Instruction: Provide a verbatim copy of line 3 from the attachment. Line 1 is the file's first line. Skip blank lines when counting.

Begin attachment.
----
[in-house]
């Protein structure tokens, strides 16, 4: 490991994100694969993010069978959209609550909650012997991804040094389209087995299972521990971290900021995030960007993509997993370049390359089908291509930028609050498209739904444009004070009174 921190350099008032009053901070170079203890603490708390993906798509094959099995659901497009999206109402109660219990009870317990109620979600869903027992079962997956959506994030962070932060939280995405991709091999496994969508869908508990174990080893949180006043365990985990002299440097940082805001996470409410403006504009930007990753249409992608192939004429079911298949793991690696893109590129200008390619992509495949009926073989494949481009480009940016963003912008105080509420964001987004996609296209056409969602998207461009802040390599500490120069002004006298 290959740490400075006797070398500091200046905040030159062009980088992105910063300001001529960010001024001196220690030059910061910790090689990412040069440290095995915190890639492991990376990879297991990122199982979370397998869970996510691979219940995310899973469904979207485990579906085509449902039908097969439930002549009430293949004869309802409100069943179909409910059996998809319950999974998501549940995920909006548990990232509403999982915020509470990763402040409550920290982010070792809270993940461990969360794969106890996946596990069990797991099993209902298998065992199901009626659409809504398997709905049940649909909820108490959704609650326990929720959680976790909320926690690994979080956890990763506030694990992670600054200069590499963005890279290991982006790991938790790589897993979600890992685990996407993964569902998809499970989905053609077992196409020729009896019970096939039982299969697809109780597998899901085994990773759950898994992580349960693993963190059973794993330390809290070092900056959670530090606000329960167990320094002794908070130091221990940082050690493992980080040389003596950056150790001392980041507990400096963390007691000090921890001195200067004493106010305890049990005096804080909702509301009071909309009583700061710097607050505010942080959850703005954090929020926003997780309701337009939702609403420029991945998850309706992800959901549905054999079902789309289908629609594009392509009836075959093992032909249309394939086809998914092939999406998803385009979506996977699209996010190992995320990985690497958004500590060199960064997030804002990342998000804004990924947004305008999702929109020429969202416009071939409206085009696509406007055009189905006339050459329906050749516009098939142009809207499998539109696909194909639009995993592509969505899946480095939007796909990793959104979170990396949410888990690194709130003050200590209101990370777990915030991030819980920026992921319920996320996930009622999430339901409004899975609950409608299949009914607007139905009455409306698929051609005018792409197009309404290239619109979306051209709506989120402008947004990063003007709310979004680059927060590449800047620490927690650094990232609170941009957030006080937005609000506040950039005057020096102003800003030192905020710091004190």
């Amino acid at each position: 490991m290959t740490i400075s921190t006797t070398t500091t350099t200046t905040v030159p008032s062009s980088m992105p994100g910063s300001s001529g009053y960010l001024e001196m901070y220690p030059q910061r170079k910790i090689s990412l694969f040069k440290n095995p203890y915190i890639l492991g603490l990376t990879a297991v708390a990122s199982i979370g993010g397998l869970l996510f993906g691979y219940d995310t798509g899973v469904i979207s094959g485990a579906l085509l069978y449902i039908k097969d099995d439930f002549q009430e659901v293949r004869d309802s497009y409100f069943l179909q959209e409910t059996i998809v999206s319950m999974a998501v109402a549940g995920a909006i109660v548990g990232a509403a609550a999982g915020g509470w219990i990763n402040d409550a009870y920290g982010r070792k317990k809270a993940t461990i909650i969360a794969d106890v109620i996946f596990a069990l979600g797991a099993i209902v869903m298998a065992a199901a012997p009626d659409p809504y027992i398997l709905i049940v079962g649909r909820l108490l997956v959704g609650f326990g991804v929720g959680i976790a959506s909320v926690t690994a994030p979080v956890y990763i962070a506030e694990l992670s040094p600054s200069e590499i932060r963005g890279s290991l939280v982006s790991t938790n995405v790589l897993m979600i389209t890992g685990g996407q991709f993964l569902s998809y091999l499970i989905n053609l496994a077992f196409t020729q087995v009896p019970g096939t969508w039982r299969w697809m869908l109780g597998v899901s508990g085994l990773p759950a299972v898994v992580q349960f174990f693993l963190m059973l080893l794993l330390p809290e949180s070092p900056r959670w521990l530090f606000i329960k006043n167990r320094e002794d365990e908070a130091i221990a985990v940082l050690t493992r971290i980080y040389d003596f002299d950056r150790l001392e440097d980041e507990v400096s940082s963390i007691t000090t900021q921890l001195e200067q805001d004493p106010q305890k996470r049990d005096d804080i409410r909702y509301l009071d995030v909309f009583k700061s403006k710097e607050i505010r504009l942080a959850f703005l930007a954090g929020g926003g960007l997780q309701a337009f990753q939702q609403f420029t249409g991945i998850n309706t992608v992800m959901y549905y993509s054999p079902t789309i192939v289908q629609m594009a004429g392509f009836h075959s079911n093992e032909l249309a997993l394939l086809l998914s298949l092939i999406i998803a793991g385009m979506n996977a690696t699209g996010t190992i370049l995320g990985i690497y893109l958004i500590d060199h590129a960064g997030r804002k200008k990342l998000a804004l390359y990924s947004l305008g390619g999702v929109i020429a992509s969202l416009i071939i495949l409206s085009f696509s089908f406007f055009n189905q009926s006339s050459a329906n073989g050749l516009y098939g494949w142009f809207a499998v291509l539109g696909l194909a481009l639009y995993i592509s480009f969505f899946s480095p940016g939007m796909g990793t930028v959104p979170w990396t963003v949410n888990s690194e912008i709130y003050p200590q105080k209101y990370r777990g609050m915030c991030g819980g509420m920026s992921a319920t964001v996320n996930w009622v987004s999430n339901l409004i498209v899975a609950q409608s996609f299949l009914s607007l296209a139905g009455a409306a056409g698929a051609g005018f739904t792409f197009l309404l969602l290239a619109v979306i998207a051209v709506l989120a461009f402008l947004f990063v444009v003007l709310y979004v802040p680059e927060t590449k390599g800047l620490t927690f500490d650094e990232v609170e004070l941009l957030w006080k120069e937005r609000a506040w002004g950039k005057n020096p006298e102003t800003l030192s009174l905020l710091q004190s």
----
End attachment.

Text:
């Amino acid at each position: 490991m290959t740490i400075s921190t006797t070398t500091t350099t200046t905040v030159p008032s062009s980088m992105p994100g910063s300001s001529g009053y960010l001024e001196m901070y220690p030059q910061r170079k910790i090689s990412l694969f040069k440290n095995p203890y915190i890639l492991g603490l990376t990879a297991v708390a990122s199982i979370g993010g397998l869970l996510f993906g691979y219940d995310t798509g899973v469904i979207s094959g485990a579906l085509l069978y449902i039908k097969d099995d439930f002549q009430e659901v293949r004869d309802s497009y409100f069943l179909q959209e409910t059996i998809v999206s319950m999974a998501v109402a549940g995920a909006i109660v548990g990232a509403a609550a999982g915020g509470w219990i990763n402040d409550a009870y920290g982010r070792k317990k809270a993940t461990i909650i969360a794969d106890v109620i996946f596990a069990l979600g797991a099993i209902v869903m298998a065992a199901a012997p009626d659409p809504y027992i398997l709905i049940v079962g649909r909820l108490l997956v959704g609650f326990g991804v929720g959680i976790a959506s909320v926690t690994a994030p979080v956890y990763i962070a506030e694990l992670s040094p600054s200069e590499i932060r963005g890279s290991l939280v982006s790991t938790n995405v790589l897993m979600i389209t890992g685990g996407q991709f993964l569902s998809y091999l499970i989905n053609l496994a077992f196409t020729q087995v009896p019970g096939t969508w039982r299969w697809m869908l109780g597998v899901s508990g085994l990773p759950a299972v898994v992580q349960f174990f693993l963190m059973l080893l794993l330390p809290e949180s070092p900056r959670w521990l530090f606000i329960k006043n167990r320094e002794d365990e908070a130091i221990a985990v940082l050690t493992r971290i980080y040389d003596f002299d950056r150790l001392e440097d980041e507990v400096s940082s963390i007691t000090t900021q921890l001195e200067q805001d004493p106010q305890k996470r049990d005096d804080i409410r909702y509301l009071d995030v909309f009583k700061s403006k710097e607050i505010r504009l942080a959850f703005l930007a954090g929020g926003g960007l997780q309701a337009f990753q939702q609403f420029t249409g991945i998850n309706t992608v992800m959901y549905y993509s054999p079902t789309i192939v289908q629609m594009a004429g392509f009836h075959s079911n093992e032909l249309a997993l394939l086809l998914s298949l092939i999406i998803a793991g385009m979506n996977a690696t699209g996010t190992i370049l995320g990985i690497y893109l958004i500590d060199h590129a960064g997030r804002k200008k990342l998000a804004l390359y990924s947004l305008g390619g999702v929109i020429a992509s969202l416009i071939i495949l409206s085009f696509s089908f406007f055009n189905q009926s006339s050459a329906n073989g050749l516009y098939g494949w142009f809207a499998v291509l539109g696909l194909a481009l639009y995993i592509s480009f969505f899946s480095p940016g939007m796909g990793t930028v959104p979170w990396t963003v949410n888990s690194e912008i709130y003050p200590q105080k209101y990370r777990g609050m915030c991030g819980g509420m920026s992921a319920t964001v996320n996930w009622v987004s999430n339901l409004i498209v899975a609950q409608s996609f299949l009914s607007l296209a139905g009455a409306a056409g698929a051609g005018f739904t792409f197009l309404l969602l290239a619109v979306i998207a051209v709506l989120a461009f402008l947004f990063v444009v003007l709310y979004v802040p680059e927060t590449k390599g800047l620490t927690f500490d650094e990232v609170e004070l941009l957030w006080k120069e937005r609000a506040w002004g950039k005057n020096p006298e102003t800003l030192s009174l905020l710091q004190s």